Under the contract’s terms, Pemex has had to supply ethane well below current market prices.

A hydrocarbon that comes from natural gas, ethane is used to make ethylene, which in turn is used to make the common plastic polyethylene at the Braskem-Idesa plant near the Gulf coast port of Coatzacoalcos.

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NAFTA 2.0’s Poison Pill For China Will Turn Out To Be A Dud

10/16/2018 – Forbes

44139464355_bc8fdde513_z.jpgHarry G. Broadman

The victory proclaimed by the Trump Administration for its renegotiation of a “modernized” North American Free Trade Agreement (NAFTA) is a hollow one. Despite many months of wrangling with our closest neighbors to the North and South of us—our second and third largest trading partners—in fact, few substantive changes have been introduced to the 1994 pact.

That hasn’t stopped the White House from touting the deal. Why?  Because Mr. Trump and his trade team see NAFTA 2.0 as the model to tame nations outside our hemisphere—especially the use of it as the vehicle to proliferate a poison pill lying at the heart of the agreement the U.S. wants to be deployed to corner China and clip its wings from engaging in pernicious trade practices.

But there are two fundamental barriers to this scenario playing out.  First, Washington will find it tough going to sell this framework to countries with whom there isn’t a pre-existing agreement similar to NAFTA to be amended.  Second, as a practical matter, the U.S.-inserted Chinese poison pill will turn out to be of little therapeutic value, not only in failing to coerce other countries to exercise this provision but to actually induce changes in Beijing’s trade policy conduct.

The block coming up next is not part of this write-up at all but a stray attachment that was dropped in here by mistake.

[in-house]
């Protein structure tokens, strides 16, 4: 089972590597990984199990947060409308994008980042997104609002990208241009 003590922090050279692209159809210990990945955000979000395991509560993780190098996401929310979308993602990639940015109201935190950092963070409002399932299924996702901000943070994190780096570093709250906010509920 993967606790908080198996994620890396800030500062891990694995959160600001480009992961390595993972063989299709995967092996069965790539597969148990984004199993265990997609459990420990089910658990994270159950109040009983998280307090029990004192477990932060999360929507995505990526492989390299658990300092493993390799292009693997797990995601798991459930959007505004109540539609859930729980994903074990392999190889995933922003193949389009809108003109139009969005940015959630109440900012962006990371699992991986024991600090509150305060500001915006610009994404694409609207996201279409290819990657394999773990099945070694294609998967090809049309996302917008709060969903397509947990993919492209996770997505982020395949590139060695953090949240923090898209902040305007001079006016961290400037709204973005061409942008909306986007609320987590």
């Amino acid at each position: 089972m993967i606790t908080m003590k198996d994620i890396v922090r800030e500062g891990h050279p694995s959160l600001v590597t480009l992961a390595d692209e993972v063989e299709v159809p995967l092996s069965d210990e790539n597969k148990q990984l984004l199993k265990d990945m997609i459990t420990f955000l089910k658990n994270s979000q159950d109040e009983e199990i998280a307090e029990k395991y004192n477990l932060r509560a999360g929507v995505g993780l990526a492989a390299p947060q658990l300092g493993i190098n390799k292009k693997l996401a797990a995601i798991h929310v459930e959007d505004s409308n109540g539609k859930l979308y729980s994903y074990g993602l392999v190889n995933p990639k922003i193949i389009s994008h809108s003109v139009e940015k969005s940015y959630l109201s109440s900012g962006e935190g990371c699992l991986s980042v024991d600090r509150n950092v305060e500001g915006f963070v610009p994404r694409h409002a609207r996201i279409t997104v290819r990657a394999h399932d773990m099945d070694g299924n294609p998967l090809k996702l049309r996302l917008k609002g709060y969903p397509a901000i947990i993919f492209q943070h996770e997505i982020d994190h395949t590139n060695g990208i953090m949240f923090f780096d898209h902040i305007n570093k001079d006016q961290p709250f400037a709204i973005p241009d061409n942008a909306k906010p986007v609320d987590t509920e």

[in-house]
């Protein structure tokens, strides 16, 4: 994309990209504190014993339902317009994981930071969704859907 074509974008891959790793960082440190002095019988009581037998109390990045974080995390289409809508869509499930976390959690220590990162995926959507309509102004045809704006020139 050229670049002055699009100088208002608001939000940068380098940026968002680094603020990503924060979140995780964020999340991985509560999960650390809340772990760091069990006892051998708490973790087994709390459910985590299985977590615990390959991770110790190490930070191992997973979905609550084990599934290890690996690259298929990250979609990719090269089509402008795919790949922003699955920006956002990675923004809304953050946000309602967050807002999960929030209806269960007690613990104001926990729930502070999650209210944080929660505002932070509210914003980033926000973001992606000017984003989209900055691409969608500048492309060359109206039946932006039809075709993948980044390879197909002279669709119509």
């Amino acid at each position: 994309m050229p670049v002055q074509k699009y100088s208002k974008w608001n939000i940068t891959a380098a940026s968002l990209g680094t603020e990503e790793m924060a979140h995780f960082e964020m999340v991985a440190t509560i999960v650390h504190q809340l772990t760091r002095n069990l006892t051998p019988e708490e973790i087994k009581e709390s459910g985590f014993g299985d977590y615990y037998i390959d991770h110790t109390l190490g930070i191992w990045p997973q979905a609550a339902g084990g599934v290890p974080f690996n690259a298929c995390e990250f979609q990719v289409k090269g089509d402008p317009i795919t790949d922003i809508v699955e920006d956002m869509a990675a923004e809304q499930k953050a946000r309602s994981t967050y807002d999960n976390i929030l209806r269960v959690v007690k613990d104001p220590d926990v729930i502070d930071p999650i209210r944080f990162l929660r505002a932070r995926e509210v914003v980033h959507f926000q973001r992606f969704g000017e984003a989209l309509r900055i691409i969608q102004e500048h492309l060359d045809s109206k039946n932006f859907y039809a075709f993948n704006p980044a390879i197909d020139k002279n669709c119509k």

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Mexico’s Lopez Obrador pushes Big Oil to hurry, but offers little

AMLO 2At his first meeting with foreign oil majors, Mexico’s leftist president-elect pushed the companies to prove themselves by quickly pumping oil from recent finds, sources say, but gave no sign of offering up new fields to reverse dwindling output. 

President-elect Andres Manuel Lopez Obrador repeated a promise to respect more than 100 existing contracts awarded following a sweeping five-year-old energy overhaul as long as a review by his team finds no corruption. And he added: companies must show results, three executives who attended the meeting said.

For U.S. independent Talos Energy, which is developing a high-profile, big offshore discovery announced last year along with partners Premier Oil and Sierra Oil & Gas, Lopez Obrador’s message was clear: quickly bring new streams of production online.

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United States Seeking Mexican Steel Export Quotas: Negotiator

10/16/2018 – The New York Times

cargo-cargo-containers-containers-906982The United States is seeking to impose quotas on Mexican steel exports as part of a negotiation to remove metals tariffs, the chief trade negotiator of Mexico’s incoming government said on Monday, adding the issue needed to be resolved within weeks.

The administration of U.S. President Donald Trump imposed the tariffs on Canada and Mexico in June, citing national security reasons. Although the three countries agreed a renewed trade deal earlier this month, the measures remain in place.

Jesus Seade, who represented Mexico’s President-elect Andres Manuel Lopez Obrador in the wider trade talks, said the current Mexican government was leading the metals talks but that he had spoken to U.S. Trade Representative Robert Lighthizer on the matter.